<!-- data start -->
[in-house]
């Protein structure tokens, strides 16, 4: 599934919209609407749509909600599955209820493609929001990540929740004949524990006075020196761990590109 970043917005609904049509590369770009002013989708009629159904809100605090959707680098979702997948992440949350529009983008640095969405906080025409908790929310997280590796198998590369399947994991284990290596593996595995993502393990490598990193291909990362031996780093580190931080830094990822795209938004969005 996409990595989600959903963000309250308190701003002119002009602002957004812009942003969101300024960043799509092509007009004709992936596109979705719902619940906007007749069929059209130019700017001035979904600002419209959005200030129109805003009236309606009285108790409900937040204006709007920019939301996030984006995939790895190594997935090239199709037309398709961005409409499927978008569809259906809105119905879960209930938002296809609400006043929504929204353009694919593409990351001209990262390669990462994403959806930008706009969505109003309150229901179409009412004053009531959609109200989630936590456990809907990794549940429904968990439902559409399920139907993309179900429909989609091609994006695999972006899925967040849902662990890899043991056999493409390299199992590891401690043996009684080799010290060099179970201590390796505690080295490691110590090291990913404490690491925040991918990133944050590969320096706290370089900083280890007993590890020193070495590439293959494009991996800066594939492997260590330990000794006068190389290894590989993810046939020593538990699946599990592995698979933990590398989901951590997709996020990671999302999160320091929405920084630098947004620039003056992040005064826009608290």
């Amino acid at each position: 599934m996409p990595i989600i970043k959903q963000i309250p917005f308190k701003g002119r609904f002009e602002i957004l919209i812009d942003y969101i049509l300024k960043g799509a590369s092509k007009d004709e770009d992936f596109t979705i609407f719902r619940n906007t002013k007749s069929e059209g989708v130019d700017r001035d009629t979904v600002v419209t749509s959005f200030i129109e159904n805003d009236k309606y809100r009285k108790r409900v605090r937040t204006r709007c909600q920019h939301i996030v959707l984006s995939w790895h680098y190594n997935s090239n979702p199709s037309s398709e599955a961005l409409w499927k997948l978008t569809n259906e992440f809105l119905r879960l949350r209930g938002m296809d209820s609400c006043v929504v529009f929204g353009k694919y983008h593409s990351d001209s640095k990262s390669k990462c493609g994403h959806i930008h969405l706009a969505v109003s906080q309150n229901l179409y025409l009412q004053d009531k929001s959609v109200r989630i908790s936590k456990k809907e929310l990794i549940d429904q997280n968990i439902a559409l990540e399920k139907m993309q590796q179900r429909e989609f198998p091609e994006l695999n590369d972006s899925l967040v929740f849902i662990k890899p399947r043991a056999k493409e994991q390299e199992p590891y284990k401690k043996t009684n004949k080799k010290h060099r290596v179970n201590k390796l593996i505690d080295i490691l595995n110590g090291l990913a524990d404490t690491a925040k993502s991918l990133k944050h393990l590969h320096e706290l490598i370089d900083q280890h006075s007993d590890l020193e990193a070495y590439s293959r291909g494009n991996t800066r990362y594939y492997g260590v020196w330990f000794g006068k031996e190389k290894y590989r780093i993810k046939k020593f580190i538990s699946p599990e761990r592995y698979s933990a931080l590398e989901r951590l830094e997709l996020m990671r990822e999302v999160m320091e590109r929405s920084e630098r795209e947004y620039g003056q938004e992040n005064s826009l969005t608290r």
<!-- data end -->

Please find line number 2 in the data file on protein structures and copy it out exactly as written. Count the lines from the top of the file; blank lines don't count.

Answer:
């Protein structure tokens, strides 16, 4: 599934919209609407749509909600599955209820493609929001990540929740004949524990006075020196761990590109 970043917005609904049509590369770009002013989708009629159904809100605090959707680098979702997948992440949350529009983008640095969405906080025409908790929310997280590796198998590369399947994991284990290596593996595995993502393990490598990193291909990362031996780093580190931080830094990822795209938004969005 996409990595989600959903963000309250308190701003002119002009602002957004812009942003969101300024960043799509092509007009004709992936596109979705719902619940906007007749069929059209130019700017001035979904600002419209959005200030129109805003009236309606009285108790409900937040204006709007920019939301996030984006995939790895190594997935090239199709037309398709961005409409499927978008569809259906809105119905879960209930938002296809609400006043929504929204353009694919593409990351001209990262390669990462994403959806930008706009969505109003309150229901179409009412004053009531959609109200989630936590456990809907990794549940429904968990439902559409399920139907993309179900429909989609091609994006695999972006899925967040849902662990890899043991056999493409390299199992590891401690043996009684080799010290060099179970201590390796505690080295490691110590090291990913404490690491925040991918990133944050590969320096706290370089900083280890007993590890020193070495590439293959494009991996800066594939492997260590330990000794006068190389290894590989993810046939020593538990699946599990592995698979933990590398989901951590997709996020990671999302999160320091929405920084630098947004620039003056992040005064826009608290």